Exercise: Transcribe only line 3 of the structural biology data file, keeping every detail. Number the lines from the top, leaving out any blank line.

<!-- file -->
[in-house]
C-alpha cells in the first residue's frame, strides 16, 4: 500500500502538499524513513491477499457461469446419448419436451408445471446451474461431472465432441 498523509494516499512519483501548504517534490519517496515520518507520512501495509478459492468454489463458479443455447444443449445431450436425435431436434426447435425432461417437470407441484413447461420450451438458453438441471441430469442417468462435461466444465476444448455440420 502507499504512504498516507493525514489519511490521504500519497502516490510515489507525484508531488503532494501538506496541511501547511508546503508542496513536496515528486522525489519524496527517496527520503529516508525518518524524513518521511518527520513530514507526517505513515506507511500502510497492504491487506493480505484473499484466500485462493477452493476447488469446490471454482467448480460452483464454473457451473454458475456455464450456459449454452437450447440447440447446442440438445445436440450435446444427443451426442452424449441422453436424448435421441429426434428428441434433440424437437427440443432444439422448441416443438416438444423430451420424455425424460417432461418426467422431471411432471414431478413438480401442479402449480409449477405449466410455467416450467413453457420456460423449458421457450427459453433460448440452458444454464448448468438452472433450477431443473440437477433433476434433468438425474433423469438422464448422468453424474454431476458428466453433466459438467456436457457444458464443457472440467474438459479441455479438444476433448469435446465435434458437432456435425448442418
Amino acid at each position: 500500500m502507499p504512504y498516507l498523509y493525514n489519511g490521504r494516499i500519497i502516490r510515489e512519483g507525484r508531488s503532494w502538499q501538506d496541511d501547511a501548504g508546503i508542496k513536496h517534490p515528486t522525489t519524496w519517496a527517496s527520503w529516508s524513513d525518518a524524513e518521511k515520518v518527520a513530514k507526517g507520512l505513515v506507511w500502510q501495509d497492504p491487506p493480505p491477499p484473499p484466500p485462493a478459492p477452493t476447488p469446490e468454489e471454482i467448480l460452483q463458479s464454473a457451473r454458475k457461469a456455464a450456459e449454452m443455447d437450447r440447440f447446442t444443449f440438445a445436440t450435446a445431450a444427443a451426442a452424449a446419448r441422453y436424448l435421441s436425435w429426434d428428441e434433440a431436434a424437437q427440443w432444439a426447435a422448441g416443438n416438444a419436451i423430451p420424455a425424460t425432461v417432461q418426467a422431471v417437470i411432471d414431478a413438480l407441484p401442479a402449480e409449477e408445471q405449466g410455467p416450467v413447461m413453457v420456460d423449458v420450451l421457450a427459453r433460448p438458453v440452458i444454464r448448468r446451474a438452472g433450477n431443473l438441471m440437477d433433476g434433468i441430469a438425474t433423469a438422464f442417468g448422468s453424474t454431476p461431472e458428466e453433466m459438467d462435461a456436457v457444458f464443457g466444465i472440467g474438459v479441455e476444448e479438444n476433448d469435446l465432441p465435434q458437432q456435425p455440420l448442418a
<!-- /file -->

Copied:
Amino acid at each position: 500500500m502507499p504512504y498516507l498523509y493525514n489519511g490521504r494516499i500519497i502516490r510515489e512519483g507525484r508531488s503532494w502538499q501538506d496541511d501547511a501548504g508546503i508542496k513536496h517534490p515528486t522525489t519524496w519517496a527517496s527520503w529516508s524513513d525518518a524524513e518521511k515520518v518527520a513530514k507526517g507520512l505513515v506507511w500502510q501495509d497492504p491487506p493480505p491477499p484473499p484466500p485462493a478459492p477452493t476447488p469446490e468454489e471454482i467448480l460452483q463458479s464454473a457451473r454458475k457461469a456455464a450456459e449454452m443455447d437450447r440447440f447446442t444443449f440438445a445436440t450435446a445431450a444427443a451426442a452424449a446419448r441422453y436424448l435421441s436425435w429426434d428428441e434433440a431436434a424437437q427440443w432444439a426447435a422448441g416443438n416438444a419436451i423430451p420424455a425424460t425432461v417432461q418426467a422431471v417437470i411432471d414431478a413438480l407441484p401442479a402449480e409449477e408445471q405449466g410455467p416450467v413447461m413453457v420456460d423449458v420450451l421457450a427459453r433460448p438458453v440452458i444454464r448448468r446451474a438452472g433450477n431443473l438441471m440437477d433433476g434433468i441430469a438425474t433423469a438422464f442417468g448422468s453424474t454431476p461431472e458428466e453433466m459438467d462435461a456436457v457444458f464443457g466444465i472440467g474438459v479441455e476444448e479438444n476433448d469435446l465432441p465435434q458437432q456435425p455440420l448442418a